First Seed Grants for new literary magazines are awarded in 1984. In 1991, the grants are renamed in honor of Gregory Kolovakos, who as Director of the Literature Program of NYSCA built and led the second-largest governmental funding entity devoted to literature in the United States. (1984-1997)

With funding from the Bydale and Middlecott Foundations, CCLM awards Editor's Grants of $3,500 to literary magazine editors with distinguished records of achievement and editorial vision. Winners of the Editor's Grants include Bradford Morrow of Conjunctions (1984); Reginald Gibbons of TriQuarterly (1984); Margarita Donnelly of CALYX (1985); Ronald Sukenick of American Book Review (1985); Joel Weixlman of The Black American Literature Forum (1986); Yvette E. Miller of The Latin American Literary Review (1986); Wendy Lesser of The Threepenny Review (1986). (1984-1989)

Member exhibition and cooperative advertising programs are developed to expand the visibility of literary magazines. (1985-1989)

Literary presses are added to CCLM's constituency to unify the field of independent literary publishing under a single service organization (literary presses did not previously have a service organization of their own). CCLM's name is changed to the Council of Literary Magazines and Presses (CLMP) to reflect this expanded purpose. (1989)


Coalition of Writing Organizations (COWO) is formed by CLMP, Poets and Writers, AWP, and PEN to help defend the NEA during the Mapplethorpe and Serrano crises. (1990)

Emerging from COWO activities, the Literary Network (LitNet) is founded by CLMP and Poets and Writers in 1992. Through the nineties and into 2000, the Literary Network helps to defend and support a strong NEA without content restrictions.

The Andrew W. Mellon Foundation awards its first support to literary publishing as a result of advocacy work performed by CLMP. Forty presses and magazines receive organizational consulting, and nine literary presses go on to receive significant grants to strengthen their organizational management. CLMP also receives support for field development activities. (1991-1998)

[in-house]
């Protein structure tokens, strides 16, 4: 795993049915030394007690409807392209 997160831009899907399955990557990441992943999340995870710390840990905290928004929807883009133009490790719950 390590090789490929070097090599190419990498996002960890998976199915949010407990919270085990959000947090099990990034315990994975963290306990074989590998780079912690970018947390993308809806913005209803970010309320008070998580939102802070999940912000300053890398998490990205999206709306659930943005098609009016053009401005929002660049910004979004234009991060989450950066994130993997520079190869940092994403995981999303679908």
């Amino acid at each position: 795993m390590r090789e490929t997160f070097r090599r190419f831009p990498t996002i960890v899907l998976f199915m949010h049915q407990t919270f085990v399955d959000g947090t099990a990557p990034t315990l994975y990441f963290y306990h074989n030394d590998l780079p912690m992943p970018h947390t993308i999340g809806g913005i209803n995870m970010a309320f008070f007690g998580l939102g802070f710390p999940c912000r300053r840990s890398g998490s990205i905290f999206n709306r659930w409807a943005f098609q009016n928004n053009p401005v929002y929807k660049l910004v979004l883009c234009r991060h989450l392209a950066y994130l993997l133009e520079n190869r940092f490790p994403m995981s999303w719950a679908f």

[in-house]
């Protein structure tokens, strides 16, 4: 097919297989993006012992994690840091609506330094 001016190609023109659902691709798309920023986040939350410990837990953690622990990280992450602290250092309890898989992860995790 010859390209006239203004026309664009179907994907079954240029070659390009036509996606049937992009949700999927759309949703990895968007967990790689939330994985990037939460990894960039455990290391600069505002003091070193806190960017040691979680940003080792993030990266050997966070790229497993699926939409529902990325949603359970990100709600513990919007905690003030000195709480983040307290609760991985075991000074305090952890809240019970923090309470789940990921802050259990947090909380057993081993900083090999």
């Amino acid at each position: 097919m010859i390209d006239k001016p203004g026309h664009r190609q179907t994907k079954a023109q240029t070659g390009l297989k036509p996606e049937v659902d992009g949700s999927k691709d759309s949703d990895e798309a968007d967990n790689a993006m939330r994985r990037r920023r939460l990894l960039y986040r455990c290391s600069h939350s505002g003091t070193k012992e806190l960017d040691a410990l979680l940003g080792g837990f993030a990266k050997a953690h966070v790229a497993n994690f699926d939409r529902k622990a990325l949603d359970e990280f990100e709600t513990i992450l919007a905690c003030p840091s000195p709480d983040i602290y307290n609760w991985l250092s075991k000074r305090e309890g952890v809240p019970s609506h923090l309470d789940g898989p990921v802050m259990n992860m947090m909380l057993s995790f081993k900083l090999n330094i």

The Lila Wallace Reader's Digest Fund makes its first grants to literary publishing as a result of advocacy work done by CLMP. More than 40 literary magazines and presses, CLMP, and Small Press Distribution receive significant support for audience development/marketing activities, currently totaling more than $6 million. (1991-present)

LitNet fights to preserve fellowships for writers under the newly structured NEA. The effort is ultimately successful, making writing fellowships the only individual grants that the NEA is mandated by Congress to grant, other than honorary awards. (1995)

CLMP launches the New York State Technical Assistance Program (NYTAP) as a pilot project, its first foray into providing technical assistance on a state-specific basis. (1997-present)

CLMP receives a leadership initiative grant from the NEA to implement the Literary Journal Institute (LJI), a national program of support to improve earned/contributed income for small- to mid-sized literary magazines. Program developed in response to the difficulty magazines were having competing in the NEA's newly restructured grants to organizations program. (1998-2000)

2000s launched as an online resource providing technical assistance and information services for literary publishers and as an internet center for information about the field for readers, writers, media, and the general public. (2000)